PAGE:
Dysphagia (swallowing impairment) is the most common side effect of radiation therapy (RT) in patients with head and neck cancer (HNC) (Greven et al., 2003; McColloch, Carroll, Magnuson, 2010). Dysphagia in this population is primarily a result of RT toxicity that includes mucositis (painful inflammation of the mucosal lining of the mouth, pharynx, and larynx), reduced taste, nausea, and dry mouth (Agarwala & Sbeitan, 2006; Gaziano, 2002; Groher & Crary, 2010; Sonis, 2004). Severe dysphagia necessitates the use of a feeding tube in many patients. Over 50% of patients remain dependent on a feeding tube at five months post RT and 10% to 30% continue to be dependent at one year (Greven et al., 2003; Ishiki et al., 2012; Paleri & Patterson; 2010, Rieger et al., 2006).
Persistent dysphagia in this population is primarily due to disuse atrophy of the swallowing muscles, reduced sensation, and chronic dry mouth (Gurney et al., 2008; Harrison, et al., 1997; Hutcheson et al., 2008; List et al., 1997; Maurer et al., 2011; Nguyen et al., 2006). Symptoms include difficulty eating dry foods, food sticking in the mouth or throat, and coughing on food or liquid secondary to food/liquid entering the airway. (Hutcheson et al., 2008; Langmore & Krisciunas, 2010; Logeman et al., 2008). These deficits contribute to reduced quality of life (QOL).
Several studies have shown that prophylactic swallowing exercises (PSE) for these patients minimizes dysphagia (Carnaby-Mann et al., 2011; Carroll et al., 2008; Kotz et al., 2012; van der Molen et al., 2011); however, compliance to PSE programs is often poor due to swallowing pain (Roe and Ashforth, 2011; van der Molen et al., 2011).
Specific Aims and Objectives
The specific aims of this study are: 1) determine the efficacy of a PSE protocol that consists solely of indirect swallowing exercises (swallowing exercises that do not require actual swallowing), and 2) determine if such a protocol minimizes patient discomfort, maximizes QOL, and improves exercise compliance. The study compares a PSE protocol consisting solely of indirect swallowing exercises to a PSE program similar to prior prophylactic studies that consists of both direct (exercises that require swallowing) and indirect swallowing exercises (Carnaby-Mann et al., 2011; Carroll et al., 2008; Kotz et al., 2012; Kulbersh, 2006; van der Molen et al., 2011).
Adult participants diagnosed with cancer of the tongue, palate, pharynx, or larynx, whose primary treatment is RT, qualify for the study. Participants are excluded if they have an existing diagnosis of dysphagia unrelated to their current HNC diagnosis, or if they are diagnosed with a progressive neurological disorder that could contribute to dysphagia.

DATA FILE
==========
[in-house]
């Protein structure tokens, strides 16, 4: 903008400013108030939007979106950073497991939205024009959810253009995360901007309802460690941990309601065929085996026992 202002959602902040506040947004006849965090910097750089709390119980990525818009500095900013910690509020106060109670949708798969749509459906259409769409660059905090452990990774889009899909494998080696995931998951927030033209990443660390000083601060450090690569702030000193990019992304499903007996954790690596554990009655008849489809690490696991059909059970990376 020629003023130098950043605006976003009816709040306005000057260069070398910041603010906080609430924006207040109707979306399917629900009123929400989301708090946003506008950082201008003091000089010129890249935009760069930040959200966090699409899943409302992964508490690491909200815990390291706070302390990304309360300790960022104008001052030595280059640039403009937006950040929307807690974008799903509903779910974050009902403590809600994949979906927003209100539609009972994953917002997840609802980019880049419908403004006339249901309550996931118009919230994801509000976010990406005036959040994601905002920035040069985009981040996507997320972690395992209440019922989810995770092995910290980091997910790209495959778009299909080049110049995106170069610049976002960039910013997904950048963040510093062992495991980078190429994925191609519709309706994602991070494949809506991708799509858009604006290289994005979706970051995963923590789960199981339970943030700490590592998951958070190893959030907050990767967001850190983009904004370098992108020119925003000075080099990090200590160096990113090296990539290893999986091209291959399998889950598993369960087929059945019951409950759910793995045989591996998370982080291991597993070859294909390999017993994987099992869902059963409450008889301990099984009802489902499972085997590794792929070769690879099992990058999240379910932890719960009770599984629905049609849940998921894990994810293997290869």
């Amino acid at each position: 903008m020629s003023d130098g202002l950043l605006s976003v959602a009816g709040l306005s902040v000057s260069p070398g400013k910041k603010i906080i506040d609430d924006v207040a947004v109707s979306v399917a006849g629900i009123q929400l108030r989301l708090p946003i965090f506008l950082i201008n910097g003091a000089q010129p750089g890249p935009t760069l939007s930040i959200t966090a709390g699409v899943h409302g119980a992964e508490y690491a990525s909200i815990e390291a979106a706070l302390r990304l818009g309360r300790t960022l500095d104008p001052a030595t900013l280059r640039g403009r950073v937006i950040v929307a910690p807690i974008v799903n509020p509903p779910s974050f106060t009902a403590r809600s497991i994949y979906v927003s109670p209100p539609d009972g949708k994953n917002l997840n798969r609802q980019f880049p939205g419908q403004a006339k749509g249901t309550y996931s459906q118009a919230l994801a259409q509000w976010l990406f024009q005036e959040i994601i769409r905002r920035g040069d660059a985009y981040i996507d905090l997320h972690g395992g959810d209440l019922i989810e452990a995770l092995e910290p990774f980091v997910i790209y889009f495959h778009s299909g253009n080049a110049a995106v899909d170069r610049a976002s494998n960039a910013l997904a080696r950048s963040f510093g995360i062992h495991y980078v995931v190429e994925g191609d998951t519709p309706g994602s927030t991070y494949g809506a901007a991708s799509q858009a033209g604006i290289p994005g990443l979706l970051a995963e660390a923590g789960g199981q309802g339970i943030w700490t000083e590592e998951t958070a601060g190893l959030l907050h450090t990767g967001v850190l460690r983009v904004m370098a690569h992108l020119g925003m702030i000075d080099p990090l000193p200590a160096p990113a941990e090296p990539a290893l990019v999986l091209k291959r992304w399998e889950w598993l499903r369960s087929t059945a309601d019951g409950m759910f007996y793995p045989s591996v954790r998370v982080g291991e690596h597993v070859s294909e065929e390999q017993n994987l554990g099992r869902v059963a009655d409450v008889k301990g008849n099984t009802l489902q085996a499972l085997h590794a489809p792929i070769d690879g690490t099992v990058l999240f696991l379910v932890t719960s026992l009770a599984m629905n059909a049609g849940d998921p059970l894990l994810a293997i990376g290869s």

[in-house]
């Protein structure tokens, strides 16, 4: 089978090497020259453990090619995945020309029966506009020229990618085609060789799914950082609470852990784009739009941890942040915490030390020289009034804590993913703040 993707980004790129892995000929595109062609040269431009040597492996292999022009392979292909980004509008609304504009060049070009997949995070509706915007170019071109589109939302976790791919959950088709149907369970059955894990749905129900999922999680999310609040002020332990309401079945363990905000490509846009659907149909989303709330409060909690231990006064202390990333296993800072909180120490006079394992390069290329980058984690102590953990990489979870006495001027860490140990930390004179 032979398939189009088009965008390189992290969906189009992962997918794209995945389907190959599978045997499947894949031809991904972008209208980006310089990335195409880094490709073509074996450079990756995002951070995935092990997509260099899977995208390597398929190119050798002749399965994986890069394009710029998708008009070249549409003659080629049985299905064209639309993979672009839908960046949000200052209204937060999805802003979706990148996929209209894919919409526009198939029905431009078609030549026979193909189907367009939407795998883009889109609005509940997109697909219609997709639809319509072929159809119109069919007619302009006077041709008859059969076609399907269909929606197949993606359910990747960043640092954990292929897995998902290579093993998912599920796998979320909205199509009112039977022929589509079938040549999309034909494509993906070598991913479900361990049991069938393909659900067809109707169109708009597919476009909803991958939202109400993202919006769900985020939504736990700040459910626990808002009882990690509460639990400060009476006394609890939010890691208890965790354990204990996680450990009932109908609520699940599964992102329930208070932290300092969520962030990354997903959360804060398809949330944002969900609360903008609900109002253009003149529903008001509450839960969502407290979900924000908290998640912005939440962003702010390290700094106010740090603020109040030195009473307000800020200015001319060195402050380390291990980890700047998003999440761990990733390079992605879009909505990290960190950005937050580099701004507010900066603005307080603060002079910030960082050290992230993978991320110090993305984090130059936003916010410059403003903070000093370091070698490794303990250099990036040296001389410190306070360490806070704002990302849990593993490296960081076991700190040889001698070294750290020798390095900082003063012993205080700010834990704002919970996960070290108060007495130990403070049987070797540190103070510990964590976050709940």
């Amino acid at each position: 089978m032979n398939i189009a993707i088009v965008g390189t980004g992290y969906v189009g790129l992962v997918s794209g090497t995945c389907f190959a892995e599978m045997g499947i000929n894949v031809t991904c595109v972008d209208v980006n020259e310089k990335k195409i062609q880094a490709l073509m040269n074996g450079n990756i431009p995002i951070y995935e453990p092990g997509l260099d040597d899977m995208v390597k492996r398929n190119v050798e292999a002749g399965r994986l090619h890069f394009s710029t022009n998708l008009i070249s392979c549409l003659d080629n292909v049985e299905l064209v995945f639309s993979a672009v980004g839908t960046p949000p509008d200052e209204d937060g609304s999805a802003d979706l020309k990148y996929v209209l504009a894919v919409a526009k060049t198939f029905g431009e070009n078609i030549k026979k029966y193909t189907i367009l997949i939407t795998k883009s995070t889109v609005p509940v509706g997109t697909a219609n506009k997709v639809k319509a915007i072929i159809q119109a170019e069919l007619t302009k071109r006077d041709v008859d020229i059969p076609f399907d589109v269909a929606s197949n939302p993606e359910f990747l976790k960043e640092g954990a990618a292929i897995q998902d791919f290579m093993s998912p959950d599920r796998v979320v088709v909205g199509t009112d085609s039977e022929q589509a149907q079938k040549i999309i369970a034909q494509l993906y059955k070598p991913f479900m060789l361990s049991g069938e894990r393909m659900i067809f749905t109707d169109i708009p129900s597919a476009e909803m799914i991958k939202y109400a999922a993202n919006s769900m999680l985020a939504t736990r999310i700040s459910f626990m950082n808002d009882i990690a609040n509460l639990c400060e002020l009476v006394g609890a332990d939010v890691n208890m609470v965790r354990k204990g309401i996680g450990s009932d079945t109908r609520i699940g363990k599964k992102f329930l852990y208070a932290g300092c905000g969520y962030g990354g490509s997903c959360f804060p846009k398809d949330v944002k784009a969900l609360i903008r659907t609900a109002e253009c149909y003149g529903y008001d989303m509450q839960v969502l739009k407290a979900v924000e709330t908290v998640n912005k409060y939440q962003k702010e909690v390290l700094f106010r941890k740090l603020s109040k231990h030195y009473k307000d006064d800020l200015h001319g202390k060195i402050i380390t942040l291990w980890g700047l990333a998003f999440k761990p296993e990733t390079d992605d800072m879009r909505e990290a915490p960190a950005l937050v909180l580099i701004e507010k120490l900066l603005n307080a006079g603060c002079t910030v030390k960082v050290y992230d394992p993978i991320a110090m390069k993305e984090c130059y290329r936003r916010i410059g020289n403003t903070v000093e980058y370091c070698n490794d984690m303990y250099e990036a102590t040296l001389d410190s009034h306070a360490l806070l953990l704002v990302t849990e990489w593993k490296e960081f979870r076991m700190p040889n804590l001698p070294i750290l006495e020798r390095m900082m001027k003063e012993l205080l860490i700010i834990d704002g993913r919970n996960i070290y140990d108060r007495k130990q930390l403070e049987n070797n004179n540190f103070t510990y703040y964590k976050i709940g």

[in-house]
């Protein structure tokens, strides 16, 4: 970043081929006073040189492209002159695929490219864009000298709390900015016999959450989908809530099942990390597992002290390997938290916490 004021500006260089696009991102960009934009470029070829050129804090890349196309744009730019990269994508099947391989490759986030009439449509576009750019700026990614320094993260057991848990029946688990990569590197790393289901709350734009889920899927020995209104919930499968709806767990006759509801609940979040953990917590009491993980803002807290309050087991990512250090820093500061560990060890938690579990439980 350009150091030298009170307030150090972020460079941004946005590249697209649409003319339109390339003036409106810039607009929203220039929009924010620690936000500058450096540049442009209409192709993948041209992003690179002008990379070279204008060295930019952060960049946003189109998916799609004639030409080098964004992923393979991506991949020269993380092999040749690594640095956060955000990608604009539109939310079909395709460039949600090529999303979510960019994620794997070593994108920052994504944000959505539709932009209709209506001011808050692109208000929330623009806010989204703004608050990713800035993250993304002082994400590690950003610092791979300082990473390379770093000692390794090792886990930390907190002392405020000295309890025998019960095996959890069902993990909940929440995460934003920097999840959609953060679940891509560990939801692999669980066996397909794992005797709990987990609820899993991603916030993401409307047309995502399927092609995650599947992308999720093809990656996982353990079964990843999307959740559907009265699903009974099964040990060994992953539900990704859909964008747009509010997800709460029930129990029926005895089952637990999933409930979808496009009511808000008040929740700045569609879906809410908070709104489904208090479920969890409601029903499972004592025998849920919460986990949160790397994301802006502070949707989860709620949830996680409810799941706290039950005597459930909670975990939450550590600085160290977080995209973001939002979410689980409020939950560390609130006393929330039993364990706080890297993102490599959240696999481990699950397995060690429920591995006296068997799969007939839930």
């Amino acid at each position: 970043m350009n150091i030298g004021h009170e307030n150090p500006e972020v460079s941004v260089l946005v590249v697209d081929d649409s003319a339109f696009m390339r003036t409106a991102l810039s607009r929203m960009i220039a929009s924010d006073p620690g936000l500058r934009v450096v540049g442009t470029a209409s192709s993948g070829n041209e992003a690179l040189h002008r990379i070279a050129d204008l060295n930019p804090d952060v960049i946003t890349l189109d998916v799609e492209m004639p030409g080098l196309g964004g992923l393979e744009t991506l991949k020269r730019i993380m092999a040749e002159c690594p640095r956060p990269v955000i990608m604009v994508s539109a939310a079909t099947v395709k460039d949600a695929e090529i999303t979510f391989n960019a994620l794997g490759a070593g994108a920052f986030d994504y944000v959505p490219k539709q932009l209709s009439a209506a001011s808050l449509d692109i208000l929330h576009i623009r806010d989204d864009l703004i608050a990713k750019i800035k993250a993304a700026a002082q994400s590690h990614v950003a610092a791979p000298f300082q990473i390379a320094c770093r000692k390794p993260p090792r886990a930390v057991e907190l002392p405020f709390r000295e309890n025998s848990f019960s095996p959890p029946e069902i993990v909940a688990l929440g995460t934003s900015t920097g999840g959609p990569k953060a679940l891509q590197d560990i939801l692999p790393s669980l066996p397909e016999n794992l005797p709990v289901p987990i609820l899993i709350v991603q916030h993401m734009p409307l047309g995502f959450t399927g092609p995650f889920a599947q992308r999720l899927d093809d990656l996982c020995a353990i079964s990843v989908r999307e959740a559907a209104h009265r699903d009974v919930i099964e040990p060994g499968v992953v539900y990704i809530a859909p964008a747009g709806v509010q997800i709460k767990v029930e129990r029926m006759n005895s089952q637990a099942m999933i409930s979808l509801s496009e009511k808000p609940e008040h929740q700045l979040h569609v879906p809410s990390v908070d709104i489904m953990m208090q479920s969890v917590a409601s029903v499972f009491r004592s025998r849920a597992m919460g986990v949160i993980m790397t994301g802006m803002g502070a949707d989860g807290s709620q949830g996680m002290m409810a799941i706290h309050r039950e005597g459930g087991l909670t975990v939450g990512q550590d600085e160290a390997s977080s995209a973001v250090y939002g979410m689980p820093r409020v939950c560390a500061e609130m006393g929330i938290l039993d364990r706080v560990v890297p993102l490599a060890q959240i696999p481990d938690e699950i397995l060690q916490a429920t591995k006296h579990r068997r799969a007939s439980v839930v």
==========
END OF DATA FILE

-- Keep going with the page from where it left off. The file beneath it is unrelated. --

Participants are instructed in either the indirect or the combination PSE protocol prior to beginning RT. The exercises are prescribed three times per day, seven days per week throughout RT. Outcome measures are taken at baseline, three times during RT, and one month, three months, and six months post-RT.
An instrumental swallow study is administered to determine baseline swallowing function. The Eating Assessment Tool-20 (EAT-20), Functional Oral Intake Scale (FOIS), MD Anderson Dysphagia Inventory (MDADI), the European Organization for Research and Treatment of Cancer global QOL questionnaire (EORTC QLQ-C30), the EORTC Head and Neck module (EORTC H&N35), and a study-specific nutrition and pain questionnaire are used as outcome measures.
The EORTC QLQ-C30 is a validated measure of global QOL following treatment for cancer. The EAT-20, MDADI, and EORTC H&N35 are validated, self-administered, survey questionnaires designed to assess swallowing-related QOL. The FOIS is a validated 7-point scale of oral diet tolerance. It ranges from complete feeding tube dependence (level 1) to a full oral diet without restriction or compensation (level 7). The study-specific nutrition and pain questionnaire gathers information related to percent oral intake versus enteral nutrition, body mass index, and swallowing pain. The FOIS, MDADI, and EORTC questionnaires have been used in previous studies with similar populations and will allow for cross-study comparisons.
It is hypothesized that the indirect PSE protocol will be as effective as a combination PSE protocol for minimizing dysphagia, but the indirect PSE protocol will be more comfortable for patients, which will contribute to better compliance to the PSE exercises and better QOL.